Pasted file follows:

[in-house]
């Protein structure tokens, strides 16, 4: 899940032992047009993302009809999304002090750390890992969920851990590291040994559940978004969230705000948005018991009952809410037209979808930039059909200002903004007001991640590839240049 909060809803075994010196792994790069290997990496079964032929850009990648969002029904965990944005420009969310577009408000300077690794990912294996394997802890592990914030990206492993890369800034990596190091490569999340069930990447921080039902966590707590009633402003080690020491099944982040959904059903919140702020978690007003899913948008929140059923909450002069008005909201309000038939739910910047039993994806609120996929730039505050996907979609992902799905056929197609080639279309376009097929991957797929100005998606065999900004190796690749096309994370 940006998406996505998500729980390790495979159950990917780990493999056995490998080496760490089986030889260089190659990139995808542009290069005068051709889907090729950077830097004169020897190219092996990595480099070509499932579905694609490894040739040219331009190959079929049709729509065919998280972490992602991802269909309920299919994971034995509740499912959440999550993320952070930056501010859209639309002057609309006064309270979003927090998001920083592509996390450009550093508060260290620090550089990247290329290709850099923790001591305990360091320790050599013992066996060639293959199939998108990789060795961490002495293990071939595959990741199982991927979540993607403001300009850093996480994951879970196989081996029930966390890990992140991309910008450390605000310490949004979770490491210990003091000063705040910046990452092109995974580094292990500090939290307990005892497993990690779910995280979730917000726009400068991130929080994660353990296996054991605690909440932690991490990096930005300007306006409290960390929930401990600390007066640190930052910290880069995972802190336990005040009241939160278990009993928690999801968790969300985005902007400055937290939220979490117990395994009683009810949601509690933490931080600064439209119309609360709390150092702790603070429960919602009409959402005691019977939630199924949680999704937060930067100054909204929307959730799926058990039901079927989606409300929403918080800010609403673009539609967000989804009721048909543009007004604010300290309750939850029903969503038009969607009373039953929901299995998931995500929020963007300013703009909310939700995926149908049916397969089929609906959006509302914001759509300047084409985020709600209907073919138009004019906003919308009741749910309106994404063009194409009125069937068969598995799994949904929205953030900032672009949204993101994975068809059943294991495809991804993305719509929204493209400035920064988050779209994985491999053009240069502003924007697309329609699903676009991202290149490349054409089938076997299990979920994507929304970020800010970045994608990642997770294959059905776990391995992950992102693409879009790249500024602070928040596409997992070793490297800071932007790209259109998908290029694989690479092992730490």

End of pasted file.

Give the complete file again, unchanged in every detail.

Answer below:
[in-house]
């Protein structure tokens, strides 16, 4: 899940032992047009993302009809999304002090750390890992969920851990590291040994559940978004969230705000948005018991009952809410037209979808930039059909200002903004007001991640590839240049 909060809803075994010196792994790069290997990496079964032929850009990648969002029904965990944005420009969310577009408000300077690794990912294996394997802890592990914030990206492993890369800034990596190091490569999340069930990447921080039902966590707590009633402003080690020491099944982040959904059903919140702020978690007003899913948008929140059923909450002069008005909201309000038939739910910047039993994806609120996929730039505050996907979609992902799905056929197609080639279309376009097929991957797929100005998606065999900004190796690749096309994370 940006998406996505998500729980390790495979159950990917780990493999056995490998080496760490089986030889260089190659990139995808542009290069005068051709889907090729950077830097004169020897190219092996990595480099070509499932579905694609490894040739040219331009190959079929049709729509065919998280972490992602991802269909309920299919994971034995509740499912959440999550993320952070930056501010859209639309002057609309006064309270979003927090998001920083592509996390450009550093508060260290620090550089990247290329290709850099923790001591305990360091320790050599013992066996060639293959199939998108990789060795961490002495293990071939595959990741199982991927979540993607403001300009850093996480994951879970196989081996029930966390890990992140991309910008450390605000310490949004979770490491210990003091000063705040910046990452092109995974580094292990500090939290307990005892497993990690779910995280979730917000726009400068991130929080994660353990296996054991605690909440932690991490990096930005300007306006409290960390929930401990600390007066640190930052910290880069995972802190336990005040009241939160278990009993928690999801968790969300985005902007400055937290939220979490117990395994009683009810949601509690933490931080600064439209119309609360709390150092702790603070429960919602009409959402005691019977939630199924949680999704937060930067100054909204929307959730799926058990039901079927989606409300929403918080800010609403673009539609967000989804009721048909543009007004604010300290309750939850029903969503038009969607009373039953929901299995998931995500929020963007300013703009909310939700995926149908049916397969089929609906959006509302914001759509300047084409985020709600209907073919138009004019906003919308009741749910309106994404063009194409009125069937068969598995799994949904929205953030900032672009949204993101994975068809059943294991495809991804993305719509929204493209400035920064988050779209994985491999053009240069502003924007697309329609699903676009991202290149490349054409089938076997299990979920994507929304970020800010970045994608990642997770294959059905776990391995992950992102693409879009790249500024602070928040596409997992070793490297800071932007790209259109998908290029694989690479092992730490």